It’s hard to recall the impact that Balanced Scorecard (BSC) had in the first couple of decades after it hit the business world. For the first time, leaders were offered a method that joined up what happens across the organisation and connected those activities to the winning of customers and to financial results.
Estimates vary, but some research suggests that more than a third of quoted corporations world-wide use BSC to a significant extent. Sometimes they use it to guide the overall strategies of business units. Other times, it is to plan and manage significant initiatives or business improvement programs.
But the method has limitations – limitations that we can now sweep away to achieve so much more.
Just a reminder of BSC basics. The method is predicated on four perspectives, with a logic that says:
- We can only deliver great financial results if we make sure our customers are super-satisfied
- … and we can only do that if we have effective and efficient business processes
- … and to develop those processes, we need to be able to build strong capabilities
The best explanation for how teams use this logic to develop a detailed BSC is probably offered by its originators, Robert S Kaplan and David P Norton in Strategy maps: Converting intangible assets into tangible outcomes. Harvard Business Press, 2004. This book gives many examples, and shows how you get detailed objectives and the metrics to help manage progress of the strategy or initiative.
But, in a side comment, Kaplan and Norton mentioned that the power of BSCs would be much extended if we were able to build them on a strong “system view” of how an enterprise actually works.
They likely did not realise just how right they were!
So how do our digital twin business models (DTMs) relate to those BSC principles?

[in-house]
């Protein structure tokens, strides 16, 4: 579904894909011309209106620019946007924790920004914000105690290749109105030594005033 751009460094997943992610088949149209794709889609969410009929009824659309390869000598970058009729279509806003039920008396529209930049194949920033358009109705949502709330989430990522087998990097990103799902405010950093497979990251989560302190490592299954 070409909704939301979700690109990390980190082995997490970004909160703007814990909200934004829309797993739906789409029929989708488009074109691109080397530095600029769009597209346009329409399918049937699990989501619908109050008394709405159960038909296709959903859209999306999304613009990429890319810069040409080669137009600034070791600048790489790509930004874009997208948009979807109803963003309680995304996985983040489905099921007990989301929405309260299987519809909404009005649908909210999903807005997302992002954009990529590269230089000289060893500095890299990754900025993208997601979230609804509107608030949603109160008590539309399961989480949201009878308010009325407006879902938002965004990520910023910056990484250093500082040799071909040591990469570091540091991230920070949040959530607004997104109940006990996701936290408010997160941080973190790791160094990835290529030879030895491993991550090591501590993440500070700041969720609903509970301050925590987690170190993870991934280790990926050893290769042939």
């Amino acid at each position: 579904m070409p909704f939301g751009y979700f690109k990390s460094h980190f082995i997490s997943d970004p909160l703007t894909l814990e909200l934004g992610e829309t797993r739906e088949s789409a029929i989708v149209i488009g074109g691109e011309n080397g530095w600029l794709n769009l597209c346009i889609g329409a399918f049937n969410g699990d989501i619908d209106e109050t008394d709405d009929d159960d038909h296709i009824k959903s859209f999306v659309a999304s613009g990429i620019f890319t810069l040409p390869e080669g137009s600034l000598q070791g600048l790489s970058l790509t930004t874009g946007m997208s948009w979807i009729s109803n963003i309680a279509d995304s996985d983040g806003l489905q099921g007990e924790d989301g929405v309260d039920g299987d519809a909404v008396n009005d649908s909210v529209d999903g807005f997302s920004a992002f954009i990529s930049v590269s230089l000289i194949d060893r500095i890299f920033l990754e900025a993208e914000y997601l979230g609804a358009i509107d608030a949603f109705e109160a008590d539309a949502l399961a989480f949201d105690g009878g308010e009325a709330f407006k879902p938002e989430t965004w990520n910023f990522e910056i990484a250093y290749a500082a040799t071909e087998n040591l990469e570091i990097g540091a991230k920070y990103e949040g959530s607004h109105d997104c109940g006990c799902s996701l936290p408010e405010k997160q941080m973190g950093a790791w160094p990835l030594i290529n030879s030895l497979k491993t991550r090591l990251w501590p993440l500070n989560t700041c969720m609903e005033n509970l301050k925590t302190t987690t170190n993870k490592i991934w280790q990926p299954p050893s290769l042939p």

Well, the first thing to note is that DTMs capture all the ‘things‘ in the business – the customers, staff, capacity, products, cash … BSC starts with some of that, with cash and customers, but misses others and goes on to processes that act on those things.
Next, DTMs quantify everything. So the DTM can replicate the system’s behaviour and performance, which no BSC can do. It also eliminates any ambiguity about what exactly each element in the model actually is. (Other management methods, too, are plagued by a reliance on ambiguous and subjective terminology).
And DTMs are (of course!) dynamic – they capture how all those numbers of things have changed over time, and will likely change in future under alternative scenarios and strategies.
This goes on to mean that DTMs can incorporate timed action plans. Indeed, they cannot not include them, because the model’s future behaviour reflects choices on everything from prices to promotions to product launches to capacity changes to hiring to …
Then DTMs are wider in scope. The BSC has a great focus on customers/sales/revenue, but says little about the cost side of the business. And DTMs deal with competition (not mentioned in BSCs) and other dynamics of the market like changing numbers, types and needs of customers.
All this means that a digital twin business model actually IS a balanced scorecard. But it’s a BSC that is rigorous, as comprehensive as you need it to be, and that mimics the real world situation that we are trying to manage. And it’s a BSC that lives, updated as often as needed to show how recent actions and decisions have affected the development and performance of the system.
I know executives are practical-minded folk, who have no time for “theory”. (And to be fair, most of the theory in the strategy field is pretty weak!) But the reason they can be so confident in their digital twin dynamic business models is that they are grounded on rock-solid theory. I may have more to say about that another time.
If you want to find out more about how digital twin business models work and why they are so powerful, check out my free workshop at http://sdl.re/w-s-core-blog.